TALLAHASSEE — Florida’s ongoing hepatitis A epidemic has already far eclipsed state records, but people shouldn’t expect the outbreak to end anytime soon, the state’s surgeon general told lawmakers Tuesday.
Scott Rivkees, the newly installed head of the state’s Department of Health, said that 3,009 cases of the virus have been reported this year as of September 7, and that the state is still working to vaccinate hundreds of thousands of high-risk or medically vulnerable patients to curb the virus’ spread.
Slightly more than 200,000 people have been vaccinated this year — a huge jump from the 49,324 people vaccinated in all of 2018 — but it is unclear what fraction of those vaccinated are part of the high-risk population that federal officials recommend should be 80% vaccinated to curtail an outbreak. At least 83,733 people deemed at “high risk” have been vaccinated by county health departments since the beginning of 2018, according to the state Department of Health.
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There are about 491,000 people deemed high-risk in Florida, referring to people who use recreational drugs or are homeless. An additional 838,500 people are considered medically vulnerable — with an underlying liver disease or who are over 60 with a chronic medical condition.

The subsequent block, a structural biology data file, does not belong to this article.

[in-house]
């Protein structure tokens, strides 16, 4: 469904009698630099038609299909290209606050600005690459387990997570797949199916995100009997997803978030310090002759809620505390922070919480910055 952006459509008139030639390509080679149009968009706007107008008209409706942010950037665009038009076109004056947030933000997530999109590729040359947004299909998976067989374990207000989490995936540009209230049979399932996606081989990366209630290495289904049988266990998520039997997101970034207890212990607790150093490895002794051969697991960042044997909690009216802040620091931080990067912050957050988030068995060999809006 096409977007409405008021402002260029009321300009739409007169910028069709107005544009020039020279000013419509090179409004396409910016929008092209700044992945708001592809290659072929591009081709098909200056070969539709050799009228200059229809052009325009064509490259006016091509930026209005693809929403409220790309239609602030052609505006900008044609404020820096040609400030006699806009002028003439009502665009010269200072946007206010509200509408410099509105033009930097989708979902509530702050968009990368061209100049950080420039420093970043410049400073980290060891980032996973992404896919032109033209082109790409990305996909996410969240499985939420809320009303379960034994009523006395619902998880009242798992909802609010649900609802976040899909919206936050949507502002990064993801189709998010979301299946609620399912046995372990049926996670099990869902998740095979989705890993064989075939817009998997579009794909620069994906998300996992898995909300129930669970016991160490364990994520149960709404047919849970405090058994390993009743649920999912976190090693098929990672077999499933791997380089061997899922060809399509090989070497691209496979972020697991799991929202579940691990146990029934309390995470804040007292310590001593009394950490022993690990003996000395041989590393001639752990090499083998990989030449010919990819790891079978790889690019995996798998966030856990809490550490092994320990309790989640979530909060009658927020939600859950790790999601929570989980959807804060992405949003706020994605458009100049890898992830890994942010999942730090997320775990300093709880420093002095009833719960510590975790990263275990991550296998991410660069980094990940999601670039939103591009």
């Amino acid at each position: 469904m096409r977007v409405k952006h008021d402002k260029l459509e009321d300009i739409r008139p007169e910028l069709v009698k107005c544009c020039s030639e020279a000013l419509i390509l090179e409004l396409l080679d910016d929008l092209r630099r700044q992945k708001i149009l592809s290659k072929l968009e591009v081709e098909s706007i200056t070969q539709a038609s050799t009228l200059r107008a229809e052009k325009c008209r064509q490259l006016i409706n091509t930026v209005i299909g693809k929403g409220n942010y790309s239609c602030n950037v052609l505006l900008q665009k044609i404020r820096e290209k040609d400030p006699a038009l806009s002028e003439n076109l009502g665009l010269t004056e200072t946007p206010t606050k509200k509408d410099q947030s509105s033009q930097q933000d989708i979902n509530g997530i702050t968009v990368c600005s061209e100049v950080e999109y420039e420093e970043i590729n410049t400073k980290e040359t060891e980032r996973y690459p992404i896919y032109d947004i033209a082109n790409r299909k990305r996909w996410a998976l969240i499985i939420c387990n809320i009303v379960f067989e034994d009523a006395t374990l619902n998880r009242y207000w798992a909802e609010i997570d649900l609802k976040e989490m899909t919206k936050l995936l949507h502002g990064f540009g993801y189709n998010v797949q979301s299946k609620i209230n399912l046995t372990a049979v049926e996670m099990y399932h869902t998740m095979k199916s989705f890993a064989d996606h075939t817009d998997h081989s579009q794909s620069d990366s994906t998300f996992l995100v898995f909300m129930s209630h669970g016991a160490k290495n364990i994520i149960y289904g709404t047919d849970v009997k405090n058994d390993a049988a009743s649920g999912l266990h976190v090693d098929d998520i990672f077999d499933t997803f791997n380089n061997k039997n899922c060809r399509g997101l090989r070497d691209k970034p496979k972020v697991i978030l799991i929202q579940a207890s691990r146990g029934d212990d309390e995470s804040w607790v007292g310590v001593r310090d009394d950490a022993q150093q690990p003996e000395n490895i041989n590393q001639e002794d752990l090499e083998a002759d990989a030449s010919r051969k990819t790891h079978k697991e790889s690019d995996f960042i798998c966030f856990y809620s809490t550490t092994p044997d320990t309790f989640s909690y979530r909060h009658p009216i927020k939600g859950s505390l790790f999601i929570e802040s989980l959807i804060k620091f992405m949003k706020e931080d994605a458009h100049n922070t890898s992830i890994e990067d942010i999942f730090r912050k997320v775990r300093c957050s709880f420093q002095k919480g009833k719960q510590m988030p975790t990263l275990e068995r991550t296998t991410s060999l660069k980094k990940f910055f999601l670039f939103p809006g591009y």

“It’s going to take us a while” before the outbreak ends, Rivkees told the Senate Health Policy committee. He added Floridians should remain vigilant about getting vaccinated and practicing good hygiene.
Hepatitis A, a highly contagious virus that can cause liver damage, is passed from person to person in several ways, from eating or drinking food or water contaminated with fecal matter with the virus or through sex. Symptoms include fever, fatigue, gastric issues, nausea, darker urine and jaundice.
Cases for the prior five years have hovered in the hundreds, but this year shot above 3,000 by early September, fueled in part by a national rise of cases that have traveled across state lines from the Appalachian region, Rivkees said. Public health experts have linked the outbreak to the opioid crisis in that region, he added.
More than 25,000 cases have been reported across the country. In Florida alone, more than 2,300 people have been hospitalized this year with the virus and 40 have died. Florida’s cases are concentrated in a central band of the state, though nearly every county in the state has had at least one case this year.
The state declared a public health emergency on August 1 for all counties, with a focus on 17 “critical” counties stretching from Pinellas and Pasco counties to Brevard and Volusia counties. The state has received reports of several cases of hepatitis A in food service workers, but Rivkees said so far the state does not know of any cases of transmission to diners.